Ask the St Helens coach, Daniel Anderson, how he is going to replace an obvious superstar like Jamie Lyon next season and he is liable to surprise you with a less than obvious rhetorical question: How he is going to replace his namesake, Paul Anderson?
The very fact that the question can be framed is a tribute to the Indian summer Anderson has enjoyed at Knowsley Road.
Superficially a heavyweight prop of the old school, he was 33 when Saints signed him in 2004. By the time he leaves at the end of the season, for a coaching job with today's opponents, Huddersfield, he will have given value for money several times over.
Used by Bradford off the bench as a battering ram, he has expanded his repertoire with Saints, starting games regularly and rediscovering his ball-playing skills.
"I wouldn't have missed Bradford for anything, but I've asked different questions of myself here," he says. "There was a bit of a breakdown of communication at the Bulls, and Ian Millward, who was Saints' coach at the time, took a punt on me.
"There were times when I was driving over in the dark for pre-season training when I asked myself, 'What am I doing here?' but it's worked out well for me."
Anderson goes far enough back in the game - he signed for Leeds in 1989 - that he remembers the days when training was a two nights a week commitment. His memories of the Challenge Cup go back a lot further than that and provide a timely warning of how the underdogs can come good on the big day.
"My first memory is of 1983 when Featherstone won," he says. "My mum was manageress of Victoria Wine in Castleford and I watched it in the flat above the shop. Featherstone was just a small town down the road and yet they beat a fantastic team like Hull."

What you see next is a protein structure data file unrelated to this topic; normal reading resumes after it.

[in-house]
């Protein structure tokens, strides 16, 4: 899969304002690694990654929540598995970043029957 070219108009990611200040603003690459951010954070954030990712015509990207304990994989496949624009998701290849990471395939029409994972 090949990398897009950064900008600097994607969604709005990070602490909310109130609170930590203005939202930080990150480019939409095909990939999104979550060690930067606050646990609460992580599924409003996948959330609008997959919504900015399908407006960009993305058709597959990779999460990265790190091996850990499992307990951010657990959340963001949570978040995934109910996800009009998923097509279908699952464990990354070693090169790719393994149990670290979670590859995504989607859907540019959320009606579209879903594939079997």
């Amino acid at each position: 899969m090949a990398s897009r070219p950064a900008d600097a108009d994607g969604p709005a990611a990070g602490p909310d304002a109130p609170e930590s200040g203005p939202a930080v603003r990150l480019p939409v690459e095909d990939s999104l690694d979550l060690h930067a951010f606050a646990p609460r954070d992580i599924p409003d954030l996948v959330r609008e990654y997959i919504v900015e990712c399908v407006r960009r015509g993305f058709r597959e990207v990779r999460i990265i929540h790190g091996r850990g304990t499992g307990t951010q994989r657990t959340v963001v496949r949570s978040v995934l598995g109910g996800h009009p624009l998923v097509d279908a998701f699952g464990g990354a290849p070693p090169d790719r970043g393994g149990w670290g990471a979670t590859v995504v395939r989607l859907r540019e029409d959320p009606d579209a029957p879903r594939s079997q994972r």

Family memories go back even further than that - his uncle, Fred Ward, captained the Hunslet side that lost to Wigan in the memorable 1965 final - but his own taste of glory was long delayed.
A series of injuries and illnesses interrupted his career, which did not really take off until he joined the Bulls in 1997. He played in three finals for them, although it is the first of them that holds the special place in his affections.
"Murrayfield in 2000 - now that I'm retiring that's my fondest memory of rugby league. It was the first one I played in and we won it. As a kid, that's what you want to do in the game and I've done it a couple more times as well," he says. "The one thing I got from all my problems was mental strength. It got me through the dark days when I was feeling down."
Given their status as overwhelming favourites, it will be a dark day for St Helens if they were to lose today to his future employers.
Anderson had fair warning of Huddersfield's capabilities when he went to watch them beat Leeds with panache in their semi-final. "I was just happy for the whole organisation, because I knew how much work Jon Sharp and his coaching staff had put in," he says.
When he joins that staff at the end of this season, he will have fulfilled another of his aims. "I always knew I had this ambition to go into coaching," he says. "Academically at school I wasn't one of the very best, so I've been very fortunate to be a professional sportsman and now to be going into coaching."
Anderson does not expect to bow out, either today or in the Super League Grand Final that Saints are likely to contest, with anything too spectacular. "I think I'm the longest odds to win the Lance Todd Trophy and the longest odds to score the first try," he chuckles, with the air of a man who has overcome longer odds than that.Reuse content